Corporate citizenship professionals from across the United States and Canada will be traveling to the Boston College campus to attend our Management Intensive and Leadership Academy courses. These groups explore business and management approaches and tools that can be applied to their corporate citizenship, CSR, employee engagement, and sustainability jobs. Each year, one of the most popular questions we field is: "How do you create a corporate citizenship strategy?"
“If you can’t explain it simply, you don’t understand it well enough.”—Albert Einstein
What did Einstein mean by this? There have been two spins on this statement. The first being that some things are too complex to be understood fully and thereafter simplified and the second being that real understanding allows us to focus on what matters and describe the problem to be solved.
Why is this relevant to the corporate citizenship practice? Our work context is incredibly complex. The arenas routinely touched by corporate citizenship programs include the natural environment, financial markets, investors, communities, employees. How do we balance those priorities? Creating a materiality assessment focused on opportunities for success and risk of negative outcomes is critically important. Understanding our goals as problems that we are solving helps to keep in focus the most material facts of our case as they shift or intensify over time and guide our allocation of effort and resources. The Center has resources that can help you determine which issues are most important to your success.
Impact investing is an emerging area that companies are beginning to add to their philanthropic portfolios. The definition of impact investing is twofold: fund a worthy social cause to provide value to the community while returning financial value to the investor.
A new notice put out by the IRS in September makes this a particularly favorable time for companies to begin operationalizing the task of impact investing. The 2015 IRS report, “Investing Made for Charitable Purposes,” affirmed the private foundation’s right and ability to invest in a way that advances their charitable goals, even if the expected rates of return on those investments may be less than other possible investment options.
Since 1995, the Boston College Center for Corporate Citizenship has studied how companies invest in communities and how these efforts connect to their businesses—and has published the findings in the Community Involvement study. Over the past 20 years, we’ve witnessed the role of community involvement evolve to become a strategic component of business.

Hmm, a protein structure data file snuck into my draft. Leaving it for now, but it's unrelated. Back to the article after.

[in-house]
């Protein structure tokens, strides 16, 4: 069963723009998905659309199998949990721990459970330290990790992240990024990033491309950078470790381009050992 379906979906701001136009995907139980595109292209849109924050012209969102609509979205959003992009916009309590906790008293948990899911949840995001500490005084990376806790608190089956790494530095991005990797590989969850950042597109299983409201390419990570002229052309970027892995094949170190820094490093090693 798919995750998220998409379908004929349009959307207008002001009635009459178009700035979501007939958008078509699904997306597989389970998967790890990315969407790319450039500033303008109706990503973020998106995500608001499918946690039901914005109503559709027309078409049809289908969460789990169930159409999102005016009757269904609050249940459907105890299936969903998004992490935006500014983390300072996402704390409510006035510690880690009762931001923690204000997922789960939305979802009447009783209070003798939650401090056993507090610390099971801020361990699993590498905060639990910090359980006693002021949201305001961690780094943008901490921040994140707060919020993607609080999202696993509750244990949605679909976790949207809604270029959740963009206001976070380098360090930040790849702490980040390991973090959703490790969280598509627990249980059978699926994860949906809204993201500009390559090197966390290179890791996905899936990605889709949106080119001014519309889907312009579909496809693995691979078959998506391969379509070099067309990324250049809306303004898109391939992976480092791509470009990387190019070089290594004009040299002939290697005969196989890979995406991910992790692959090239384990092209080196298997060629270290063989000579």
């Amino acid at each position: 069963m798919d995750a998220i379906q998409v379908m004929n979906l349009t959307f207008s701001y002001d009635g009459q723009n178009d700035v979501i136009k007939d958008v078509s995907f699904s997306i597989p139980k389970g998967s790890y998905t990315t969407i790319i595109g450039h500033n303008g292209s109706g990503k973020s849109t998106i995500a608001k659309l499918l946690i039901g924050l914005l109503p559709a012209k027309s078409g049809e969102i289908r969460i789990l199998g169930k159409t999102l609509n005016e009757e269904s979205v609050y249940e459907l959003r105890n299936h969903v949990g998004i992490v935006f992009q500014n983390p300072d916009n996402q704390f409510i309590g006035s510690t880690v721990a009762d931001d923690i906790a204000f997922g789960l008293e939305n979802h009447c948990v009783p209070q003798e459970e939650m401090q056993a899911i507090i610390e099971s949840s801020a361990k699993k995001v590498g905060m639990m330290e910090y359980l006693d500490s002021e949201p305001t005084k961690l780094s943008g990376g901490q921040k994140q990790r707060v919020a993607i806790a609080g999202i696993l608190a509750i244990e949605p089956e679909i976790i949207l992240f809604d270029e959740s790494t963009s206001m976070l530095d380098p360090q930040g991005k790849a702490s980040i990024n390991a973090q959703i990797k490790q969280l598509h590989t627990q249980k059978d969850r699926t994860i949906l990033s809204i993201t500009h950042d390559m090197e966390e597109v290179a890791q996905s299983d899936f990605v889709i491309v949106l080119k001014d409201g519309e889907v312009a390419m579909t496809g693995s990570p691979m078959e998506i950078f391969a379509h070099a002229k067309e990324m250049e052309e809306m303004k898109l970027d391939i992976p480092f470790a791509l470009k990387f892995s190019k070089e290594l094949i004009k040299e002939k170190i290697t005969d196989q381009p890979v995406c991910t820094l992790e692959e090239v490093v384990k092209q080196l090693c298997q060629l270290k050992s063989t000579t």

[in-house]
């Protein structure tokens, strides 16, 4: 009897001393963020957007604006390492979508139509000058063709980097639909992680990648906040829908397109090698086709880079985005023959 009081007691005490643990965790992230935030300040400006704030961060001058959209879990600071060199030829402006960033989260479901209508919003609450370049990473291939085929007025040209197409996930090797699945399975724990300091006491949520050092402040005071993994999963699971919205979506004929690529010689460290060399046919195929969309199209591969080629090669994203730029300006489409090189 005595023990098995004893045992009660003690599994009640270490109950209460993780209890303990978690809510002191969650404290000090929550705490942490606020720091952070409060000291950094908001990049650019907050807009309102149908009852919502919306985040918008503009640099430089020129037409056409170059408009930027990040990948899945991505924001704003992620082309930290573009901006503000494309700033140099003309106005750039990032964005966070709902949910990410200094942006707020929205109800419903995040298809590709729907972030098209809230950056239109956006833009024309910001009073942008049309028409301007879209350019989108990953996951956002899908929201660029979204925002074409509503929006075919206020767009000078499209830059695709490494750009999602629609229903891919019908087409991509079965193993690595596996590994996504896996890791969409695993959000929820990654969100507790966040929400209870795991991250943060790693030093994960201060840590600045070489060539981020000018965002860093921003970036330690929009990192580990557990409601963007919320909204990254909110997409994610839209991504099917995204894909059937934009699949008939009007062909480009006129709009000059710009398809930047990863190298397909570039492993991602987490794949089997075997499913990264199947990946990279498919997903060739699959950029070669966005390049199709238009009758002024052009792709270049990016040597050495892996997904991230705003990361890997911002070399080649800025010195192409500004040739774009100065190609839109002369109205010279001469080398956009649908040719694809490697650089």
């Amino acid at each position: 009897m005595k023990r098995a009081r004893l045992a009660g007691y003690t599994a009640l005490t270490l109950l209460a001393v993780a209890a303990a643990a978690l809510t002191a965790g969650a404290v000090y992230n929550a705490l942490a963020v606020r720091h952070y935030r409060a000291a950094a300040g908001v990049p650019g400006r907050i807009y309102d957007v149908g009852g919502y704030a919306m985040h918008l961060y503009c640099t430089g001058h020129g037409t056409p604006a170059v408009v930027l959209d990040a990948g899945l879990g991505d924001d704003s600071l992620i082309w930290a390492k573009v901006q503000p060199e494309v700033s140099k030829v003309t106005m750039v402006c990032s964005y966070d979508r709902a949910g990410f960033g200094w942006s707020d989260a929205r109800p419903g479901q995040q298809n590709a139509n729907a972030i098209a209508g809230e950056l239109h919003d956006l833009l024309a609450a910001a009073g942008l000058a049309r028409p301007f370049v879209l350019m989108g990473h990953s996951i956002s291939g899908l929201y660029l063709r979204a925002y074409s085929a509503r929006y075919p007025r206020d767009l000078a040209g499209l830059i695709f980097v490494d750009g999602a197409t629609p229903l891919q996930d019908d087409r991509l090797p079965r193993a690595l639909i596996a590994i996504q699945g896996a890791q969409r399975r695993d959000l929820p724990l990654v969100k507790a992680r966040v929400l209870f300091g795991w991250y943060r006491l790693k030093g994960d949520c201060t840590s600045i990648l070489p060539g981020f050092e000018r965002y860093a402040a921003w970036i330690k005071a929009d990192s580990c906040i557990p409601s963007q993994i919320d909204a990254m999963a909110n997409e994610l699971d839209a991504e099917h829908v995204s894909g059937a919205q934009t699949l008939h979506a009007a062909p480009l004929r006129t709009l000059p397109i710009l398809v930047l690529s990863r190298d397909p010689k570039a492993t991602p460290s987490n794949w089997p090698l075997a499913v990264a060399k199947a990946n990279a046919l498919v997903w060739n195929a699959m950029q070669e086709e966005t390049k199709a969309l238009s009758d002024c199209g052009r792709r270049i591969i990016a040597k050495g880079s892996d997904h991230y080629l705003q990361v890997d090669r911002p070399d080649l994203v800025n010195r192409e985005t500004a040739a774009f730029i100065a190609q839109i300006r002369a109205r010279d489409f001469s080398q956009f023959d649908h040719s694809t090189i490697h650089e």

“We make a living by what we get but, we make a life by what we give.” - Winston Churchill
Giving Tuesday is a national day of online giving which is held at the start of the annual holiday season following Black Friday and Cyber Monday. #GivingTuesday celebrates and encourages charitable activities that support nonprofit organizations.
The following is excerpted from The Corporate Citizen. To learn more about how you develop and implement employee volunteer programs to drive employee engagement, consider joining us at one of our Executive Education courses.
By thoughtfully developing and implementing initiatives like employee volunteer programs, corporate citizenship practitioners can benefit society and their business at the same time. The key is getting employees engaged.
The Center’s Community Involvement survey finds that more than 90 percent of companies list improved employee engagement among the top three benefits of an employee volunteer program.
Once the province of a few unusually green or community-oriented companies, sustainability reporting is now a best practice employed by companies worldwide. A full 95 percent of the Global 250 issue sustainability reports, and by doing so gain a competitive edge in every aspect of the triple bottom line.
According to the Value of Sustainability Reporting study—a joint survey conducted by the Boston College Center for Corporate Citizenship and EY—sustainability reporting offers a number of benefits. The majority of respondents believe that reporting improves reputation; while nearly 40 percent find it to increase employee loyalty.
Effective corporate citizenship programs look not only at the social issues they seek to address, but also at the root causes of those issues, assessing environmental, social, and governance (ESG) issues both at the macro and micro levels simultaneously.
Choosing the most effective tactic to achieve your communication objective can be a challenge. How can you determine what strategy or tactic to employ?
Corporate citizenship is an enterprise-wide undertaking—not simply the responsibility of one person or a single department, so effective corporate citizenship practitioners must be master collaborators. For many, one of the most important internal relationships is the one they share with the communications and marketing department.
Warren Buffet tells a story about Charlie Munger that illustrates a great life lesson,
At the Boston College Center for Corporate Citizenship, we are privileged to spend our days working with corporations to help them achieve their environmental, social, and governance (ESG) objectives—objectives that—if successfully achieved—will make the world a better place. This purpose informs our mission, strategies, and goals. We try to make your hours efficient by doing some of the work for you.